Which isn’t to say this wasn’t a risk for her. When she finally put in her notice and launched into her own business full time, it was October 2015, and in retrospect, Ashley thinks she might have done things differently: “Now looking back on it, I’m like: ‘You idiot! You quit in October?’ I had nothing lined up and it was almost holiday season. And, knowing now what I know...” she trails off and adds: “But I made it.”
One thing that helped her transition from a corporate job to a self-employed creative job was her one-thing-a-day rule. “I committed to one thing a day. So either a sketch, or creating a business card, or making jewelry or whatever, it didn’t matter as long as I did one thing a day. And then one turned into five, and then five turned into ten, and then I started getting orders, so within four months I put my notice in at my job, and I went all in.”
But she also emphasizes the importance of determination: “I’ve hit a lot of roadblocks and I remember being in them, or just overcoming them and thinking: Whoa that was really hard and thinking that’s the point when someone would probably give up, like this is too hard, I’m out. Being able to kind of ride out the storm and getting creative and figuring out how you’re going to get through it, the peaks and the valleys...if you’re determined and it’s something you really want to do, yeah, I really just think it’s determination to ride it out.”
This determination has paid off. Ashley now sells her jewelry in nineteen locations across the country as wholesale or consignment. Her business has grown as such that she has hired employees during the busy holiday season. She lives walking distance from her studio, and puts in about twelve hours of work in per day, but, as she says, “I love what I do so I don’t think of it as work.”
“I get happiness out of this. I feel like it kind of shows in my work. It’s my little sanctuary. I feel like this has an identity, as though it's almost a person even though it's not.”
Her business is still in its beginning years, and Ashley is thinking about new directions. “I want to start setting some stones,” she says, gesturing toward a plastic baggie pinned to the wall above her. “I have some turquoise up there. I want to start doing some cocktail rings. And then I’d really like to start doing occasion jewelry, so like wedding rings, engagement rings, bridal. Probably later this year or next year.”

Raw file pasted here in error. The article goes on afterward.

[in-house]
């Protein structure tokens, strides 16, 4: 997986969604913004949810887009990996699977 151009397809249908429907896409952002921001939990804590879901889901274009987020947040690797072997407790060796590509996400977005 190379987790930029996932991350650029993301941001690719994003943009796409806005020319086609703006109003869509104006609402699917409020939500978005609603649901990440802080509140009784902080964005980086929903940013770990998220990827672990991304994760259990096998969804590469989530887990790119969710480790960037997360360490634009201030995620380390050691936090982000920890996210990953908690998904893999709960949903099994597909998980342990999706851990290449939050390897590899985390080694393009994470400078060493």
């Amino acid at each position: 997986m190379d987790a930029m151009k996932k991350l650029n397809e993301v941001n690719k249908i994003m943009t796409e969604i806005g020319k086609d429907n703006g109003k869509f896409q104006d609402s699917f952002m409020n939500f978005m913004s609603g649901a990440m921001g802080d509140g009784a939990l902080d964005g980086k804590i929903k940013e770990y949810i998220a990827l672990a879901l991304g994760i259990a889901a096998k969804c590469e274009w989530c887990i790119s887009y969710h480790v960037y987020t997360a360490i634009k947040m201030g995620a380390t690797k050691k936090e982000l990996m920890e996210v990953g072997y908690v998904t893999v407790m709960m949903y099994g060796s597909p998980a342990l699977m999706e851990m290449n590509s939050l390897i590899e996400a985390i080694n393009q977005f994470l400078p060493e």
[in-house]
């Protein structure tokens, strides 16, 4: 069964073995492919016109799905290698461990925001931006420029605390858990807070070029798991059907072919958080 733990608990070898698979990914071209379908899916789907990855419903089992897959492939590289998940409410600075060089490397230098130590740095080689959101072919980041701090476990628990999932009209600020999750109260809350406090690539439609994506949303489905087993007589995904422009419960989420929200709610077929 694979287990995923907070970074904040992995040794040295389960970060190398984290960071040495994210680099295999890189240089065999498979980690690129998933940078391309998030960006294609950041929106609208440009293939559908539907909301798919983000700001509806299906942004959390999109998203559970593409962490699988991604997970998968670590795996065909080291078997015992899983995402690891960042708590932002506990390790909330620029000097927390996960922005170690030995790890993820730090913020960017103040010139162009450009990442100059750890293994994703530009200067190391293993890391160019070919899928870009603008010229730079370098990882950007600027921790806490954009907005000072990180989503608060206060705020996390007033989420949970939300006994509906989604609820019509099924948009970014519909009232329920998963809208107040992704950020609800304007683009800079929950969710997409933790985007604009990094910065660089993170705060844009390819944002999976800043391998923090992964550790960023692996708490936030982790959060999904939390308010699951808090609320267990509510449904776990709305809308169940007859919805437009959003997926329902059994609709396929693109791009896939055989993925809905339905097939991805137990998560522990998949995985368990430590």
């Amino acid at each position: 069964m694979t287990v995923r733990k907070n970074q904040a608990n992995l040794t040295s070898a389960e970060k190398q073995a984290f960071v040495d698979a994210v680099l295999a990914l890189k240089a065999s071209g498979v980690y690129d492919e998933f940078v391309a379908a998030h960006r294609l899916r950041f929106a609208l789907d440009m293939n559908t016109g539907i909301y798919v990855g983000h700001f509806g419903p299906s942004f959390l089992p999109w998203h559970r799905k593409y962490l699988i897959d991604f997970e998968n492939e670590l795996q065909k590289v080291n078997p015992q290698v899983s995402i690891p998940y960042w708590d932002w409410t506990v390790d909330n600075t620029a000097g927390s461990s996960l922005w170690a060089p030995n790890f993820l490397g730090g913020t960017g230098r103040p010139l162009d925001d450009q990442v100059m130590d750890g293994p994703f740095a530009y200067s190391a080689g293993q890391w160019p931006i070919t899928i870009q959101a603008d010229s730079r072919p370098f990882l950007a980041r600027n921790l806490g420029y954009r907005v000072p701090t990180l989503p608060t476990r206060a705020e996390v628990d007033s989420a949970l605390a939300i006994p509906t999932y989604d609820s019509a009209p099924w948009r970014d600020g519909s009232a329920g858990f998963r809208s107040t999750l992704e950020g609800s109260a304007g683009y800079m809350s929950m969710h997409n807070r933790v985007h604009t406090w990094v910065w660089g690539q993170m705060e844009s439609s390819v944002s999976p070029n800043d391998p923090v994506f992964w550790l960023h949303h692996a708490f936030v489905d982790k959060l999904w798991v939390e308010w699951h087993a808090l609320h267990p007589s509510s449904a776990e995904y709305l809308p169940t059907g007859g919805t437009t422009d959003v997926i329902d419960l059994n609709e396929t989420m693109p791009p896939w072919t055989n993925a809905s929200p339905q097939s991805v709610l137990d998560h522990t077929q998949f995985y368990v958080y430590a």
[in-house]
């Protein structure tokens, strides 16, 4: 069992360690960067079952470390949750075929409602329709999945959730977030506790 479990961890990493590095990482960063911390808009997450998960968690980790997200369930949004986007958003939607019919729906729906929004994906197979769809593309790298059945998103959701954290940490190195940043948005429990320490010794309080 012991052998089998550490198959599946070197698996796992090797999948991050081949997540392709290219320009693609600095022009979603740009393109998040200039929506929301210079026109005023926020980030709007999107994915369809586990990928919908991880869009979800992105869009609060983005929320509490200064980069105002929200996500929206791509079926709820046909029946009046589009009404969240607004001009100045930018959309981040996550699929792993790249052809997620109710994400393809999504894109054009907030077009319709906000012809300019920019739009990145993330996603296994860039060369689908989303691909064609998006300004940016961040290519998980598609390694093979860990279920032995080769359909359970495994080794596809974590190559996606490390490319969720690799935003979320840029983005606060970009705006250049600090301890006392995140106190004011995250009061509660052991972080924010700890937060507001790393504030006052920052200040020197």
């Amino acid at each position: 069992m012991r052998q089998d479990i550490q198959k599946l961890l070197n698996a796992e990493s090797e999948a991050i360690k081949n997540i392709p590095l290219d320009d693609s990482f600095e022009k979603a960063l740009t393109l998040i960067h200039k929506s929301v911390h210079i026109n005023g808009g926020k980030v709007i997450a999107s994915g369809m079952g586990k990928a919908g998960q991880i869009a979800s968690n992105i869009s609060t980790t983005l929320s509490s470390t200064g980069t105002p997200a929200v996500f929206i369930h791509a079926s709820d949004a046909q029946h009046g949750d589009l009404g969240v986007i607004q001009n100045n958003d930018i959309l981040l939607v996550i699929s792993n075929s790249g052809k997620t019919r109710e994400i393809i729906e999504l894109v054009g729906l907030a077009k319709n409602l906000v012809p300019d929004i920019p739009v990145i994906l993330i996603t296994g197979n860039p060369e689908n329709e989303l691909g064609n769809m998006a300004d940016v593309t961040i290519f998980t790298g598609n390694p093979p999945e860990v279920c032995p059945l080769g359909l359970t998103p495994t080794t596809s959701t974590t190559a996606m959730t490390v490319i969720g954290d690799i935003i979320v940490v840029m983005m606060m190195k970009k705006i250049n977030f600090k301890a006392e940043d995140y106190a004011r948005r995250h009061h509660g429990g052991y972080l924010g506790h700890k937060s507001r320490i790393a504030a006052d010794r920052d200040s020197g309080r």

This is a big step that comes with many considerations. Occasion jewelry takes more time and will be priced differently than her current products. But it also stems from Ashley’s current philosophy as a small business owner. She sees her jewelry as a way of connecting with other people and their experiences. “This is another reason why I want to do occasion jewelry because it’s an engagement ring, and then it’s a wedding band. A new baby on the way. You know, a memory gift,” she explains.
“I think it’s very personal,” she says, describing the transactions that take place between her and her customers. “I feel like people have a tendency to just open up with me. So jewelry is kind of the middleman, but I feel like these relationships kind of grow. Year two I would kind of see the same people and have them come back and tell me how they’re doing or buy something new. The annual-ness of it I really like. I like doing the same shows, you know, seeing the same people every year. So I’m really curious about year three.”